Two separate issues?

Dear Editor:

I will attempt over these next few weeks to review over 20 years of the Town of Erin wastewater proposals.

It really has never been a proposal, it has been an idea that has never been changed at all since the first report tying the new development into the existing homes.

This has been a mistake that has driven this ill-conceived agenda since day one.

The only true vote on this matter was done by then Reeve Terry Mundell just before the full amalgamation of the small village of Erin into the much larger Town of Erin. In that vote, the one where only the concerned homeowner that would be affected by this project and the cost were allowed to vote, the entire proposal was defeated by a massive margin.

Since that first vote the village became the much larger town and this issue has been kept alive for over 20 years. The two issues are completely separate and should have been separated years ago. Leave the people with existing septic systems alone, and get on with new development. Had this been done all the development would have long been done and all businesses in Erin would have thrived.

I moved here in May of 1987. I was on the Rails to Trails team in fundraising after being asked to lead this group by Mundell in 1996.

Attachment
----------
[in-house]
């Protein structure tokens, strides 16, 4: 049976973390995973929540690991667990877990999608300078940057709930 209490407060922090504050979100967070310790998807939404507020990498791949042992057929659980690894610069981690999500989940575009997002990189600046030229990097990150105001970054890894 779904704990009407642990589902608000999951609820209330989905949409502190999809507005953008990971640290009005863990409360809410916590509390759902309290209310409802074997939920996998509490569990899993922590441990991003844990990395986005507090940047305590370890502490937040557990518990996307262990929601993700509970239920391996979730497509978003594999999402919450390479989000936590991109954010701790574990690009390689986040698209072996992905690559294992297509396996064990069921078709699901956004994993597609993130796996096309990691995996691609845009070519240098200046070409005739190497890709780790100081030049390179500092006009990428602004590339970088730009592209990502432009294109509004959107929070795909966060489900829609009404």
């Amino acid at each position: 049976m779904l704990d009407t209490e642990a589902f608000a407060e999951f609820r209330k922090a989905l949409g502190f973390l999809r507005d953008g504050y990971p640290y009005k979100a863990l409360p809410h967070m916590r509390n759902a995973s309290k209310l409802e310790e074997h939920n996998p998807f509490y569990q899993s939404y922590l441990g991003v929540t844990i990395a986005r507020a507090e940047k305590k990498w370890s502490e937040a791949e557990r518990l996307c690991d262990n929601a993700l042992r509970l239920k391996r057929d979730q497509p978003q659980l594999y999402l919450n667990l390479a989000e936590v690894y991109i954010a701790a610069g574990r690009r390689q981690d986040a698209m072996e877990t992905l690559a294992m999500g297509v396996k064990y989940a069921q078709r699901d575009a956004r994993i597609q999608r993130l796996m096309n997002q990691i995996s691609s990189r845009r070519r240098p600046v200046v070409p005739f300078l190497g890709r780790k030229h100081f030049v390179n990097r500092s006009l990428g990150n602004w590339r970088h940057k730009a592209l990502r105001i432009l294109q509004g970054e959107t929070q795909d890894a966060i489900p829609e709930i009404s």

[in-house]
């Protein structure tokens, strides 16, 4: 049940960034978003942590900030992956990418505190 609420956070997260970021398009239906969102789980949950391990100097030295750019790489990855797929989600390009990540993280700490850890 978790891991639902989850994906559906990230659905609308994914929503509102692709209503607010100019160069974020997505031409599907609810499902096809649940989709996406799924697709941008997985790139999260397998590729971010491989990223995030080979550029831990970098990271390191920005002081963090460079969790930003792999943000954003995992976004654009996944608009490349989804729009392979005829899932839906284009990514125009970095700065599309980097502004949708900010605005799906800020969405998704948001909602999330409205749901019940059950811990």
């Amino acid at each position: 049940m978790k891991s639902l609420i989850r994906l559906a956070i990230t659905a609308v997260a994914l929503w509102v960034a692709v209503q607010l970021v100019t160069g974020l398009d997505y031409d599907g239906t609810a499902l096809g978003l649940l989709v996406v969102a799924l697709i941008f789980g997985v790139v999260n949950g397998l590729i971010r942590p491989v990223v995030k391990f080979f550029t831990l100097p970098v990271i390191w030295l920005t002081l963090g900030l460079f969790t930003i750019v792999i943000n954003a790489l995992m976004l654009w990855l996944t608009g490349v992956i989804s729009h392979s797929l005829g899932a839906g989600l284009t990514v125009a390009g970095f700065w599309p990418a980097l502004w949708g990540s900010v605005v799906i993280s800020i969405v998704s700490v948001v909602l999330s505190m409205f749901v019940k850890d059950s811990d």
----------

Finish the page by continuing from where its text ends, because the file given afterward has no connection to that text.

It was during these years of 1996 to 2000 that the original engineering plan was proposed tying these two separate issues together. Since the provincial and federal governments were giving away large sums of money in 1998 and 1999 for the new millennium, as they did for Centre 2000, and we in Erin were marked for development, well let the applications begin. This is when the nightmare was created. That is the problem in a nutshell; from that first thought the dye had been cast.

The expanded and amalgamated town needed development to expand government income and expenditures. It was the only way we will ever survive, all mayors have screamed from that day forward. What a lie.

The developers have all proposed that they could do their own mini systems from day one. Let me give you one example here. When Centre 2000 was built, including the new high school, the septic system was oversized to handle about 500 new homes proposed to be built along Dundas Street where the old Armstrong farm was and the developers had bought. That system is so little used they have had to reconfigure it and close off about 80% of it’s original capacity. Stay tuned folks, for part two of this ongoing saga.

Keith Hayward,